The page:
In "Buried Child," what are the most prominent themes?
The most prominent themes in the play are disillusionment with the American Dream, the devastating impact of the past, and the link between hypocrisy and self-deception.
Sam Shepard begins his play by highlighting a disintegrating family unit. Dodge is the patriarch; he's an alcoholic in his late seventies and is described as "very thin and sickly-looking." Dodge's physical appearance mirrors his impoverished family's degradation. There is little affection between Dodge and his wife, Halie; in essence, they share an adversarial relationship.
Halie treats Dodge with open contempt, and it is obvious that she is deeply disappointed with Dodge. We later learn that Halie is not the paragon of virtue she portrays herself to be. She is presently having an affair with Father Dewis, and years ago, she had an incestuous relationship with Tilden, one of her sons. The product of this relationship was a baby who was subsequently drowned by Dodge, Halie's husband.
By Act Two, some major themes become prominent. Halie imagines herself to be spiritually and intellectually superior to everyone in her family. However, she is self-deceived: her malicious, self-absorbed, and bigoted nature is clear to the audience, but Halie is oblivious to her failings. She blames Ansel's Catholic wife for his death. Halie appears to link all Italian Catholics with the Mafia, and she describes Ansel's wife as the "Devil incarnate." Halie's self-deception fuels her hypocrisy. She prides herself on her religiosity but sees nothing amiss about having an affair with a priest.
Both Halie and Dodge's destructive actions in the past come back to haunt the family in the present. Dodge becomes a shell of a man after murdering and burying an innocent infant. He becomes ineffectual and neglects his farm and his family. Tilden also withdraws and becomes mentally unstable and emotionally stunted. As for Halie, she seeks solace in Father Dewis' arms and clings to futile notions of perfection. In the play, she continually refers to Ansel as the All-American, perfect son. She imagines that her family once exemplified everything that encompassed the American Dream: a perfect family living in a perfect house.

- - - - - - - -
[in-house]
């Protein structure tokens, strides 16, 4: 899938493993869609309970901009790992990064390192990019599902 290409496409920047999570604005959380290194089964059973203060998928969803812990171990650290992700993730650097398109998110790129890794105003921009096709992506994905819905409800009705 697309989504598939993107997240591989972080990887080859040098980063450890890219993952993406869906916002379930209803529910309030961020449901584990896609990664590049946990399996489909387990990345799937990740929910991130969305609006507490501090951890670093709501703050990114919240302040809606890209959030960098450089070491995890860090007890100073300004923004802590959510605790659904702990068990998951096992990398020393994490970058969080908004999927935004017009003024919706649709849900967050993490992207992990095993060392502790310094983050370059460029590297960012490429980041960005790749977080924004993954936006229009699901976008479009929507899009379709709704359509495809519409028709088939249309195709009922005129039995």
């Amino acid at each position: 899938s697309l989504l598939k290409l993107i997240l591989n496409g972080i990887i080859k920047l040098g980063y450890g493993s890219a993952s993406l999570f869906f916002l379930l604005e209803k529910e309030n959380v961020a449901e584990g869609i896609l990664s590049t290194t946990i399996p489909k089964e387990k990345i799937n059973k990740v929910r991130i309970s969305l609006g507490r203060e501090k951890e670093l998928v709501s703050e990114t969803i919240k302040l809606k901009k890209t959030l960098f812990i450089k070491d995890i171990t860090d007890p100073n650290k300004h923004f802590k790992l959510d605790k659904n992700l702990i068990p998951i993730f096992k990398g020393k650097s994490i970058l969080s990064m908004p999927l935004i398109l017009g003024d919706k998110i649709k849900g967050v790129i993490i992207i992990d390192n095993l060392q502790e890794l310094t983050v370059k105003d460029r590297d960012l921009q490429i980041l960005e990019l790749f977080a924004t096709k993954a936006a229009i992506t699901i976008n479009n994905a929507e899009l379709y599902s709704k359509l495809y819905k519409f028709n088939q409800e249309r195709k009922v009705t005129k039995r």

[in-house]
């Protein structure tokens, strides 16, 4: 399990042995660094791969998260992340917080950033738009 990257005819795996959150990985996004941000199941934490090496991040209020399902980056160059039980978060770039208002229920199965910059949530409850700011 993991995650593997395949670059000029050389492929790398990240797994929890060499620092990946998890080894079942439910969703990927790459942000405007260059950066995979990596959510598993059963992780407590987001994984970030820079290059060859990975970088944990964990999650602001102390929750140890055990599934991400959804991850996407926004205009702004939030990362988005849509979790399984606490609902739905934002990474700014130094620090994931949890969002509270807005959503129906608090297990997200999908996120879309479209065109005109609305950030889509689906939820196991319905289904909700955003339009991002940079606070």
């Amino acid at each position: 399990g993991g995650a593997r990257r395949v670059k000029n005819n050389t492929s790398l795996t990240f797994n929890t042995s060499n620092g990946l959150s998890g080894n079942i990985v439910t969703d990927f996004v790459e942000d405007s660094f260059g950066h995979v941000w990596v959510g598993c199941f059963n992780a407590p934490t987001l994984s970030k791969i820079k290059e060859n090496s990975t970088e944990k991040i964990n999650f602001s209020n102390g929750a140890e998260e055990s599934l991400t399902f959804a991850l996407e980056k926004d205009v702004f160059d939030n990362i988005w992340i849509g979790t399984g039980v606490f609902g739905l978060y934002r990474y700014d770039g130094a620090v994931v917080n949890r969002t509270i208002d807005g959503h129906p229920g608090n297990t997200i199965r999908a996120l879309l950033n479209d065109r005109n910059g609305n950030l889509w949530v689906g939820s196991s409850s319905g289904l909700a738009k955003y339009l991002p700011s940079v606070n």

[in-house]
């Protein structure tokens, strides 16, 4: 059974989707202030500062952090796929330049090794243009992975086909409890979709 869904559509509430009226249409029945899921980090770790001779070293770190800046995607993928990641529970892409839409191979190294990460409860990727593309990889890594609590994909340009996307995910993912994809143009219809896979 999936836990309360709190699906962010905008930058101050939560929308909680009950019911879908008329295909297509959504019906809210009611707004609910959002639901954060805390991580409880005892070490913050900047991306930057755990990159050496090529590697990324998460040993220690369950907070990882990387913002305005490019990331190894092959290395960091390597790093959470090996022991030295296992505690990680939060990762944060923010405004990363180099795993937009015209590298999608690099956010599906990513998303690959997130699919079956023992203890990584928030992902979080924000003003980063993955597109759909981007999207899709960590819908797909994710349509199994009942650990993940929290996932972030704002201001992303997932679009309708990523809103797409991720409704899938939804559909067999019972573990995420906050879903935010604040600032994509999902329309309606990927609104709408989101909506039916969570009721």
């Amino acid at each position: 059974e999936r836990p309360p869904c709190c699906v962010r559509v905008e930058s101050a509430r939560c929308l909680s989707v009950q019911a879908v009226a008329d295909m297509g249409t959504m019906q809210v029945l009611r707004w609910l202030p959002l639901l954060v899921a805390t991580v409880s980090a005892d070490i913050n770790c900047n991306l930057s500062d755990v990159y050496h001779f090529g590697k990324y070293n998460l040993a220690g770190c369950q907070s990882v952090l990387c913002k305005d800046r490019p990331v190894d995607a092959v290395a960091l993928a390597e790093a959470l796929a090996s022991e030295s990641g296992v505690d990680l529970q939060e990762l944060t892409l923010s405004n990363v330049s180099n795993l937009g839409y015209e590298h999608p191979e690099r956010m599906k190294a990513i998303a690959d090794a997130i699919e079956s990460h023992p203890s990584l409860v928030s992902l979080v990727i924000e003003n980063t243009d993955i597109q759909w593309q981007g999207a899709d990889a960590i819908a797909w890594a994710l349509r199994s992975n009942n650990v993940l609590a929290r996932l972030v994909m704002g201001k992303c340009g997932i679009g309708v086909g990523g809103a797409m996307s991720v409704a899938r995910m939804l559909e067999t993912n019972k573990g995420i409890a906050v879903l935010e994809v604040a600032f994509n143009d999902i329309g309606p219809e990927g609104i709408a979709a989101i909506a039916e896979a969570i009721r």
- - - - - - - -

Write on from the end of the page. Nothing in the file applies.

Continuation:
Even Bradley refuses to acknowledge the painful past. When pressed about the "buried child," he exclaims:
I’m not telling her anything! Nothing’s wrong here! Nothing’s ever been wrong! Everything’s the way it’s supposed to be! Nothing ever happened that’s bad. Everything is all right here! We’re all good people! We’ve always been good people. Right from the very start (from Act 3 of Buried Child).
Halie exhibits the same denial; she threatens to disown Dodge if he tells Shelly the truth. However, Dodge refuses to oblige Halie. He tells Shelly that the family used to be a flourishing one and that it once epitomized everything good about the American Dream. Then, Dodge openly acknowledges that the family was destroyed by Halie and Tilden's incestuous relationship. He admits to drowning Halie and Tilden's baby and at the end of Act 3, Tilden enters the house with the corpse of the "buried child." This macabre act may be cathartic in nature, but it is also symbolic: Shepard is highlighting the necessity of facing the past in order to facilitate healing. The implication is that the American Dream cannot be retrieved without honest self-examination and forgiveness.
In this play, the central physical action is of one character who rarely speaks who keeps bringing piles of vegetables onstage that he has unearthed from the garden (carrots, etc.). Eventually he brings the skeleton of a child, exposing (visually, but not in words) a long-hidden family secret. The main themes related to this action are that of family secrets, and the notion that immoral acts may be redeemed through honesty and forgiveness. But it is also possible to interpret the main theme as one of the constancy of human evil, and the unwillingness or inability of people to change their behavior or admit wrongdoing.